Balfour Beatty
Balfour Beatty has issued its sixth profit warning in two years (Reuters)

Troubled infrastructure firm Balfour Beatty has revealed a £70m shortfall following a review by its auditors KPMG.

It is the sixth hit the firm's profits have taken in last two years, which saw it take £135m in provisions related to cost over-runs, skills shortages and weak controls.

Balfour had been planning a share buyback of up to £200m, but it has since cancelled this until March at the earliest as it looks to boost its balance sheet.

Some £20m of the shortfall relates to the difference between Balfour Beatty's assessment of its contract and that of KPMG's. The other £50m relates to the forecasted performance of its current contracts.

Balfour Beatty, which has a contract to help convert London's Olympic Stadium into a new home for West Ham United FC, recently replaced its chief executive Andrew McNaughton was with former QinetiQ boss Leo Quinn, while chairman Steve Marshall is expected to step aside soon.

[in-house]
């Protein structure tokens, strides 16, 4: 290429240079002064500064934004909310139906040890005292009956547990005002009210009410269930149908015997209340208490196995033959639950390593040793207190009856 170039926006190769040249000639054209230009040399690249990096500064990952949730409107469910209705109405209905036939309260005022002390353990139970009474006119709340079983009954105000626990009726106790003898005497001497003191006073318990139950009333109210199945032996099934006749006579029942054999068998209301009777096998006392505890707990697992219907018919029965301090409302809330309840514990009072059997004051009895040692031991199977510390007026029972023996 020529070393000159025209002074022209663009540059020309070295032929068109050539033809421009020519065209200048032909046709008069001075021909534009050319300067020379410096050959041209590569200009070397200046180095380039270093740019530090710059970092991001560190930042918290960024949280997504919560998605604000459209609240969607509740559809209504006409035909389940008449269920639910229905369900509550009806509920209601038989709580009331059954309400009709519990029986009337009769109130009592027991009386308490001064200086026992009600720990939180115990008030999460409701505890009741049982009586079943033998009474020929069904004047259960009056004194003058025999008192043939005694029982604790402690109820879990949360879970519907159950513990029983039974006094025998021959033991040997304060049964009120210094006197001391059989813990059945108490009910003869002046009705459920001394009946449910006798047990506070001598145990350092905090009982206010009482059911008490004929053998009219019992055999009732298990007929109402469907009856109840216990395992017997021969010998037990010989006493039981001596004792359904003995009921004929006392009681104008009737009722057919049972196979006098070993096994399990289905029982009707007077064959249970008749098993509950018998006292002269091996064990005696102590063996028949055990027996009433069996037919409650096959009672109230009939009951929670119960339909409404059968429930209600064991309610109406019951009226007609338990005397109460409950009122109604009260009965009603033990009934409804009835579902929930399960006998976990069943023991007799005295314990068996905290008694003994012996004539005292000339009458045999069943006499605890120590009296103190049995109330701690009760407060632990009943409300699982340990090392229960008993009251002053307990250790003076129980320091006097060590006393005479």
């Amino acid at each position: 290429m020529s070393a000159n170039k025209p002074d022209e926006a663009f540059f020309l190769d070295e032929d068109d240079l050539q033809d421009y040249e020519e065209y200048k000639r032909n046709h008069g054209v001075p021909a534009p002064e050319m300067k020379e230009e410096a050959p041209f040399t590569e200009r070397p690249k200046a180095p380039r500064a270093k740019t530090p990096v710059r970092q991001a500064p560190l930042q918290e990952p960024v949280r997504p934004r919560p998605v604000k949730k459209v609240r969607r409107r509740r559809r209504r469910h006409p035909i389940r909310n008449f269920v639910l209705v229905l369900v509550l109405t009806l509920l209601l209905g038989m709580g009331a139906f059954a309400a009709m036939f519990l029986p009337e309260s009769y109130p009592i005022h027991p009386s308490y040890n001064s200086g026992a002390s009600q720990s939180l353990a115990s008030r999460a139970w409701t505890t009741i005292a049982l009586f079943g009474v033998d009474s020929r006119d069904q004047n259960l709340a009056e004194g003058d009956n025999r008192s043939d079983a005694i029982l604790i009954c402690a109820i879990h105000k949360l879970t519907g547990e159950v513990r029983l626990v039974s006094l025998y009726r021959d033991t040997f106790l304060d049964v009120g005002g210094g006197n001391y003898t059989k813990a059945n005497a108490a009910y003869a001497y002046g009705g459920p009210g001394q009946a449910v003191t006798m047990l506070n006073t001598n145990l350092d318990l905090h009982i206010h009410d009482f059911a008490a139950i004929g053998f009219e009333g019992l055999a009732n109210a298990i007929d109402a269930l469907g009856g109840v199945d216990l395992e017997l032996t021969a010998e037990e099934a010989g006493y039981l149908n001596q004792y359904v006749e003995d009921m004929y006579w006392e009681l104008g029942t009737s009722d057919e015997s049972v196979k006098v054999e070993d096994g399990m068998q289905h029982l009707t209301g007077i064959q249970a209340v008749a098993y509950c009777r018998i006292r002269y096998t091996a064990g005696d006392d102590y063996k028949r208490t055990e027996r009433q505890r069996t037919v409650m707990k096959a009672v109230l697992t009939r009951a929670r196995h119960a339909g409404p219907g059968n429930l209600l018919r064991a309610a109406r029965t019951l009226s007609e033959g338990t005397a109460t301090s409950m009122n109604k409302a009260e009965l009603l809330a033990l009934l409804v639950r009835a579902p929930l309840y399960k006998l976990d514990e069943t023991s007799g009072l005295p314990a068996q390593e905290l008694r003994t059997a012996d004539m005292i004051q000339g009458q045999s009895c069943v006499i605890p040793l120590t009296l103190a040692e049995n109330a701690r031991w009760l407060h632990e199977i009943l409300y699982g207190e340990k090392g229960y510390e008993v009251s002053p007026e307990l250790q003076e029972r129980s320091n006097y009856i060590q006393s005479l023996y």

Quinn said: "The summary report on UK Construction is an important step in drawing a line under a period of uncertainty for our customers, and enabling us to focus fully on delivering value.

"I was never in doubt that there was a great deal of work to be done to restore the group to strength.

"Balfour Beatty is a large organisation which had become too complex and too devolved for adequate line of sight and financial control. The key is that these issues can be put right and we now have clear action plans in hand.

"Significant opportunity exists across the Group to drive reduced costs, improved profits and strong cash generation to the full benefit of our shareholders," he said.

KPMG identified the following problem areas:

Bidding – Tendering at very low margins with optimistic assumptions around cost, programme and procurement savings, and inadequate provisions for risk.

Commercial and contract management – Insufficient local management challenge and review of contract performance, failure to recover genuine contract entitlement due to poor contract administration and optimistic assumptions on contract penalties.

Accuracy of cost and programme forecasting – Insufficient visibility, control and understanding on actual versus reported contract performance.

(Source: Balfour Beatty)